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Arrest inflation at 5%  
Malaysia Perspective | 28 July 2011

By Yang Ming Wan

Inflation, as earlier expected, has taken off and is on its way up. Since the last quarter of last year, Malaysia’s consumer price index has bottomed out and has been rising for six consecutive months.

Over the past six months, inflation has since lifted off from a low of 2% in October and November to reach 2.4% in January this year. It continued to ride on the gathering momentum to hit 3% in March, a critical point with which to gauge its future trend. The latest reading in May showed that it has breached this psychological barrier to register 3.3%, indicating that inflation is well and truly on the rise.

Government policies that sparked inflation
The rate at which inflation has risen in just six months has set a new 26-months high record since March 2009. Based on the trend that the March inflation figure is a full 50% higher than Q4 of last year while the latest figure is 65% higher, the record level of 3.5% set 26 months ago looks set to be broken very soon.

In addition to the accelerating rate of increase over the past six months, a more important factor that has ‘fuelled’ the ballooning inflation is a series of government policies announced in June. From June 1, the Government is abolishing the super-grade diesel subsidy of 32 sen per litre for nine categories of vehicles.

With that, the price of diesel for these transport vehicles has risen from RM1.48 per litre to RM1.80, an increase of 21.6%. Lorry operators promptly announced that they are revising their transportation fees by 30% higher.

In addition to higher transportation costs, the government also announced that electricity tariff will go up by more than 7%. Industries and businesses are the first to bear the brunt of the higher electricity bills, which translate to higher operating costs. These costs will almost certainly be passed on to the consumers eventually. This is especially so for manufactured goods, because the whole supply chain from production to sales involves electricity usage, of which a portion may also involve transportation. For this reason, inflation in June and July will surely be forced upwards further.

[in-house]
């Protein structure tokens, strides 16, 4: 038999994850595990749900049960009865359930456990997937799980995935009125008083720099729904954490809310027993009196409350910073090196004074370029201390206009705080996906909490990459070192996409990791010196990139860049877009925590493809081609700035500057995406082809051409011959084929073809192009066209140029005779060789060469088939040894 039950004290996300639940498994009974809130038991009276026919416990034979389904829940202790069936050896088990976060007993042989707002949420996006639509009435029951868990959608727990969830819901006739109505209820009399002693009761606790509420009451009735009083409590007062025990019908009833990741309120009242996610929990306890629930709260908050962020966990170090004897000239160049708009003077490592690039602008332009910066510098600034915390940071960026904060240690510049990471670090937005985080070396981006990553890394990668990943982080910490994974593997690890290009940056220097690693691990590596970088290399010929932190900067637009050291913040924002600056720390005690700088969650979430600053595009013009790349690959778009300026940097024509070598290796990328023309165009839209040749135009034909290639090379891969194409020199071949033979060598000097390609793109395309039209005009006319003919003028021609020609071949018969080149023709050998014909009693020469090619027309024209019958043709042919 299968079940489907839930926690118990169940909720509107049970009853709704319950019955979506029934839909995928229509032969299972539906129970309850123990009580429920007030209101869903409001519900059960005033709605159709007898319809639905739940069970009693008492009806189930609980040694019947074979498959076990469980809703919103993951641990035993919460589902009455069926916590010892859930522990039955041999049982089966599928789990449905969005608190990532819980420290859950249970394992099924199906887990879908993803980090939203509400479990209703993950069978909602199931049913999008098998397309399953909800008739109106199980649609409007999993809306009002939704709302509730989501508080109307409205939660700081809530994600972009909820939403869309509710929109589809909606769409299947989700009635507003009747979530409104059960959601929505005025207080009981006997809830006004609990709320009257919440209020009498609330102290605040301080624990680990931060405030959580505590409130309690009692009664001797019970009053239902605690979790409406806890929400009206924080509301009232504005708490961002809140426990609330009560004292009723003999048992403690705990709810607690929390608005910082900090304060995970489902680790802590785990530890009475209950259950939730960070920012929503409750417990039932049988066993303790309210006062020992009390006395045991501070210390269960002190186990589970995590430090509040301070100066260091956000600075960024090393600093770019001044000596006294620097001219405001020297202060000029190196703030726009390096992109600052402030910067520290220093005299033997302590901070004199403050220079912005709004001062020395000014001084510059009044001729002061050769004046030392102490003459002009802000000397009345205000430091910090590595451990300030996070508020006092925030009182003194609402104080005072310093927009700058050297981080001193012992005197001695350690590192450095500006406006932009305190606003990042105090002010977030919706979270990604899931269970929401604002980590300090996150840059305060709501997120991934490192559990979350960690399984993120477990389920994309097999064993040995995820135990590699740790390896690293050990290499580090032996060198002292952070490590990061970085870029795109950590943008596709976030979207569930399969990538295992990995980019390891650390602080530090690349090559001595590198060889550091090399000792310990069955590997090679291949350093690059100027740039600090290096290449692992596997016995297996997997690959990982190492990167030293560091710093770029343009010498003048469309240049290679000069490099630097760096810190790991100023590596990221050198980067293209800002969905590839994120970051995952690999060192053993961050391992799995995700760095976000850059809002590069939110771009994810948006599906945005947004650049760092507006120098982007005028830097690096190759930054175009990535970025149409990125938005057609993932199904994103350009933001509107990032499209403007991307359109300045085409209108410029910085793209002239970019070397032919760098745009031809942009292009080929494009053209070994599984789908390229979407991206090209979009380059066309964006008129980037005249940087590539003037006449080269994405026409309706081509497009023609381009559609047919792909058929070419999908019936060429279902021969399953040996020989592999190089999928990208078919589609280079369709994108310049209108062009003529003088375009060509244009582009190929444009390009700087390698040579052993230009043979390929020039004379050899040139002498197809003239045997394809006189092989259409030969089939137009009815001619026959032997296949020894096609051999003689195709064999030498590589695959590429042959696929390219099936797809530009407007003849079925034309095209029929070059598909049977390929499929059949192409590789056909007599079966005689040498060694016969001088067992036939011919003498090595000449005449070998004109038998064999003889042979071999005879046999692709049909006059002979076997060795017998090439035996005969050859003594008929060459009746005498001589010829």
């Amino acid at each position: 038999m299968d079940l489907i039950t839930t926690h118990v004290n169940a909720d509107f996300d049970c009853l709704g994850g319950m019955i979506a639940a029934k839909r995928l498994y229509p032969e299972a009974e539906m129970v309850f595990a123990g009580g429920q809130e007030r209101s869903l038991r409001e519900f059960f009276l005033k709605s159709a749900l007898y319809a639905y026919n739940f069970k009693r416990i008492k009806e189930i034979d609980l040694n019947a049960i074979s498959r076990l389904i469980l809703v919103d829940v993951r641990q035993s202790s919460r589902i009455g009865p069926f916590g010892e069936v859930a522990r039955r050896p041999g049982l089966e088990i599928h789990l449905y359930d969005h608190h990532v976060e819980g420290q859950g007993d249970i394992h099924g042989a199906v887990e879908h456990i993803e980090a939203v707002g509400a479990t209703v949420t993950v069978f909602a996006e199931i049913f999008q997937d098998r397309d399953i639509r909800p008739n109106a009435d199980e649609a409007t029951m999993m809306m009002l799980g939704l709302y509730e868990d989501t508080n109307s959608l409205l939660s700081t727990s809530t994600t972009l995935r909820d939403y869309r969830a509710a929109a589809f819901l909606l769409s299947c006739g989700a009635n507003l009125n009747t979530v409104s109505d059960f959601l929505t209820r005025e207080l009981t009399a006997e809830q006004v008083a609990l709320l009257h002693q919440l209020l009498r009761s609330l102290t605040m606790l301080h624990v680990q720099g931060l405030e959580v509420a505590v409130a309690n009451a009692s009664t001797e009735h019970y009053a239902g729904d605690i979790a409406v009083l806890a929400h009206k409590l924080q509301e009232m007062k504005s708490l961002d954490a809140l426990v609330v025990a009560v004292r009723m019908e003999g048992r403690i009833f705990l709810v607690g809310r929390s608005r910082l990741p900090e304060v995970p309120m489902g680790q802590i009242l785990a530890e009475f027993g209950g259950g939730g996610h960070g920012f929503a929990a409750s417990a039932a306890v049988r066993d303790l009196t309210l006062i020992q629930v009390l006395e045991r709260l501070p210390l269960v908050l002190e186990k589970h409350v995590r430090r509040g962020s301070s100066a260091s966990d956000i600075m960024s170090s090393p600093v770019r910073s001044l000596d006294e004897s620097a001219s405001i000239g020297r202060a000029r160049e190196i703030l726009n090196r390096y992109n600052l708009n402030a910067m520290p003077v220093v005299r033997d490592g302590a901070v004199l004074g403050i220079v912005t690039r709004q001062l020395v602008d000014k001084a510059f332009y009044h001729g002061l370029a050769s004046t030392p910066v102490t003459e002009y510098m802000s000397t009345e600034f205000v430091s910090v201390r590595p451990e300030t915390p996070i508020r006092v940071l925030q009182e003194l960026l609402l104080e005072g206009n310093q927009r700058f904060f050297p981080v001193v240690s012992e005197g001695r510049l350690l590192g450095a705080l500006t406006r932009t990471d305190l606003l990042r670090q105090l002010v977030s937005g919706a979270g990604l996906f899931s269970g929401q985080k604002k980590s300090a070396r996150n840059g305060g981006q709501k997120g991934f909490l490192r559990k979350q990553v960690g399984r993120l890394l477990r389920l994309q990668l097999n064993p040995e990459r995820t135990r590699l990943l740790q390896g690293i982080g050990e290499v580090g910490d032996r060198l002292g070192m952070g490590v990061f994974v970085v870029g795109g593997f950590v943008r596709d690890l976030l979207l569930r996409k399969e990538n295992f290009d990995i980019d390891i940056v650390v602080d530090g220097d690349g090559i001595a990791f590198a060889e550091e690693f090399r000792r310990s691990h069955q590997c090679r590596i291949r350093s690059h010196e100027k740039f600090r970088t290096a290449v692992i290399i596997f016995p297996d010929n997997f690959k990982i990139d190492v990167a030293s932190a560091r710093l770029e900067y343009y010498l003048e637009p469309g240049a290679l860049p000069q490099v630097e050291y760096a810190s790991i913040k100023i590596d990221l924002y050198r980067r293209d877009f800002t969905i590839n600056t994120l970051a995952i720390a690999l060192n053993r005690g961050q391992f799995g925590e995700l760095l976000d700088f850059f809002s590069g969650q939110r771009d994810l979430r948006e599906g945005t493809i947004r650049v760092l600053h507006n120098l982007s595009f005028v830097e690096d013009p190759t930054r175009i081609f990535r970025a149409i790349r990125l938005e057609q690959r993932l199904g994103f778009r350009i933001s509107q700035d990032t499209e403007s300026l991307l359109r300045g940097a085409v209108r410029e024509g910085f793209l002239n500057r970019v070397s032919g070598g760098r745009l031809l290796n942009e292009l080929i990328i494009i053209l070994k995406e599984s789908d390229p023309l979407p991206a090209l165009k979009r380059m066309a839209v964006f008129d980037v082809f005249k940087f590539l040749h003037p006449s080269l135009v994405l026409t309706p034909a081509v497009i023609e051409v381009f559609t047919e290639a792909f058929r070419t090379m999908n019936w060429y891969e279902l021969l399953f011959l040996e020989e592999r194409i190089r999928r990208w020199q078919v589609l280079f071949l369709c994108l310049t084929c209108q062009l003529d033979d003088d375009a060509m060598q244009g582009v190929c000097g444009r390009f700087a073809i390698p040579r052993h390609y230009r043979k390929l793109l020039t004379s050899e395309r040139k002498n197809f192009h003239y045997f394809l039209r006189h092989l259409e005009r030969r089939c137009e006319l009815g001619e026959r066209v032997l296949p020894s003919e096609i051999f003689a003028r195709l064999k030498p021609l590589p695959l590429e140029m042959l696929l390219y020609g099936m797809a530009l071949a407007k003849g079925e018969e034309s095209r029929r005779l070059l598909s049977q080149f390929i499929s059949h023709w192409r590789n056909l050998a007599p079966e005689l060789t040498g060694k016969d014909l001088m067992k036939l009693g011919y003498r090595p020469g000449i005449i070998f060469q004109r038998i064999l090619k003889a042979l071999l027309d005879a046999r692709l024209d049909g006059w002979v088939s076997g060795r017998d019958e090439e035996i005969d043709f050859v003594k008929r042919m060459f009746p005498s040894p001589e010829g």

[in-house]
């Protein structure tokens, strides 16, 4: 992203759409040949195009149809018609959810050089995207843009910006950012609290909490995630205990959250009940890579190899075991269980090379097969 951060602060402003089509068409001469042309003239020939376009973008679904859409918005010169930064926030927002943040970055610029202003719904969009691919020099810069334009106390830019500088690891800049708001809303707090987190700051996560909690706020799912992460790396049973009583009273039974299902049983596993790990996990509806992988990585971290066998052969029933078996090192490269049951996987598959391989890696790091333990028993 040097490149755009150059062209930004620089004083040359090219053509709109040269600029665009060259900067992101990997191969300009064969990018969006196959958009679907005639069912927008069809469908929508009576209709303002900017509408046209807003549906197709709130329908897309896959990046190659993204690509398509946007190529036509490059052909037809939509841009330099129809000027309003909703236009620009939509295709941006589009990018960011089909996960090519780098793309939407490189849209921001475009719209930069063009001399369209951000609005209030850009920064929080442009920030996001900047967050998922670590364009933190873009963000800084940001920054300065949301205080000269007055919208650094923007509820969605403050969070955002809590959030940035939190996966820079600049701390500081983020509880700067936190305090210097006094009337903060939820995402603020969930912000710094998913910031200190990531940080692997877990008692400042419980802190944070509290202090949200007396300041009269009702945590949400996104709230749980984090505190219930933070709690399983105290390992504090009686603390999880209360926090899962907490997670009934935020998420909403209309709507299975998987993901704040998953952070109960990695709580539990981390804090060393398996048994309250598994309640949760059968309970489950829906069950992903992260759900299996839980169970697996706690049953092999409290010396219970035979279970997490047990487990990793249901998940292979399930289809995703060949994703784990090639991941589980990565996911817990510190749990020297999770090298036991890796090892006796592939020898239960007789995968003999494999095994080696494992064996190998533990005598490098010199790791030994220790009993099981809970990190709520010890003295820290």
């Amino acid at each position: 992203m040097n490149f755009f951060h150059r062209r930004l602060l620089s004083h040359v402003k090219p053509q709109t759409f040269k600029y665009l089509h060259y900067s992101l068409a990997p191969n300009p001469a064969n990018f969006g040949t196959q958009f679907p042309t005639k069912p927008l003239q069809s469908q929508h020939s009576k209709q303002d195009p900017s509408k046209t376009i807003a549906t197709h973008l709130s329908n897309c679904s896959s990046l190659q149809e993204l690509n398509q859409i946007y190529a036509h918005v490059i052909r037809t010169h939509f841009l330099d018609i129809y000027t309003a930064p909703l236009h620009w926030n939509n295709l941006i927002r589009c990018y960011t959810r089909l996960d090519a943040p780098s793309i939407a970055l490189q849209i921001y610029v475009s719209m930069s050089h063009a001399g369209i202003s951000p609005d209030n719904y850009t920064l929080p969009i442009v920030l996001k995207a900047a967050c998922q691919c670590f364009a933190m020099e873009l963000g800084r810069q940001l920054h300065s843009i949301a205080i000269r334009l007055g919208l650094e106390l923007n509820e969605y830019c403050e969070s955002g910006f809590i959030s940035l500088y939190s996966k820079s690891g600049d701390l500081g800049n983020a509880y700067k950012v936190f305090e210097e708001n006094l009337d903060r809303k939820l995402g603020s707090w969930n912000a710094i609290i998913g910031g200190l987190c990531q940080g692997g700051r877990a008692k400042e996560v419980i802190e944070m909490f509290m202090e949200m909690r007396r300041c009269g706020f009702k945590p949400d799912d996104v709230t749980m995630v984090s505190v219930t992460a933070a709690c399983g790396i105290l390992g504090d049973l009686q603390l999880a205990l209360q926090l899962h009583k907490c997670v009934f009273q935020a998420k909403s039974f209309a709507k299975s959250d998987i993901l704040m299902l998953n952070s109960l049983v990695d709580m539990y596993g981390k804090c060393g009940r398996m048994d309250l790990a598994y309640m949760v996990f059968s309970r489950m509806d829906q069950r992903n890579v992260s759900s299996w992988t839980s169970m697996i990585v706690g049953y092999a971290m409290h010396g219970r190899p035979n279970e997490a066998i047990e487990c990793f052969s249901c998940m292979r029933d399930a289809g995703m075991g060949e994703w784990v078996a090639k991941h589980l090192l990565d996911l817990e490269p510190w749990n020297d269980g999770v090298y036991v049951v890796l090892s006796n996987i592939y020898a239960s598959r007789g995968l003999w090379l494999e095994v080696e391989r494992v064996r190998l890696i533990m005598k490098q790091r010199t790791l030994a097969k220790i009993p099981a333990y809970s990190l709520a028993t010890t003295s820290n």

Official inflation target of 4-5%

The double whammy of rising transport and electricity bills will certainly trigger a chain of price inflations. Once the 3.5% level is breached, the next resistance level will be at 4%, which is not too likely to hold either.

Minister in the Prime Minister’s Office, Datuk Seri Idris, has hinted strongly that the government’s goal is to keep inflation at 4% to 5%, and is likely to keep it at this level over the next three years.

Idris knows very well that the low inflation in Malaysia has largely been due to the subsidies handed out by the government. The gradual abolition of subsidies that he has proposed must be carried out in tandem with the level of inflation that our economy is able to withstand. Past experiences show that our inflation has never exceeded 5%, for otherwise the economy will contract; if inflation breaches and remains above 5%, the economy will go into recession.

In both the past two financial crises that we experienced, namely the currency crisis in 1997-1998 and the sub-prime crisis in 2008, our economy started contracting and went into recession when inflation breaches the 5% defence level. Therefore, we cannot afford to understate the importance of this magic number.

Difficult to control inflation by abolishing subsidies

If the external economic environment does not throw up any unexpected crises, the Malaysian Government could indeed stabilise inflation at a specific level by controlling the subsidies, which was why former Prime Minister Tun Dr Mahathir Mohamad had set up the subsidy mechanism in the first place. At that time, Tun Dr Mahathir Mohamad was pursuing many mega infrastructure developments, and he was worried that over-development would lead to a high inflation. In order to avoid the pitfall of this economic factor, he set up this subsidy pricing mechanism so that he could continue with his mega developments without needing to worry about any side effects.

However, it is always easier to tie the proverbial bell on the tiger than to untie it. Idris insists on abolishing the subsidies system, and has also set out the action plan. In order to avoid causing inflation that will hit the country’s economic growth with this move, he even consulted Bank Negara, who gave the assessment that “our economy is able to withstand an inflation rate of 5% for up to 3 years.”

It seems that Idris will likely go ahead with phasing out all subsidies while keeping inflation close to 5% over the next three years. However, Idris must realise that it is possible to control inflation only when the subsidy mechanism is still in place.

Once subsidies are abolished, it will no longer be as easy as before to control inflation at 4-5%.


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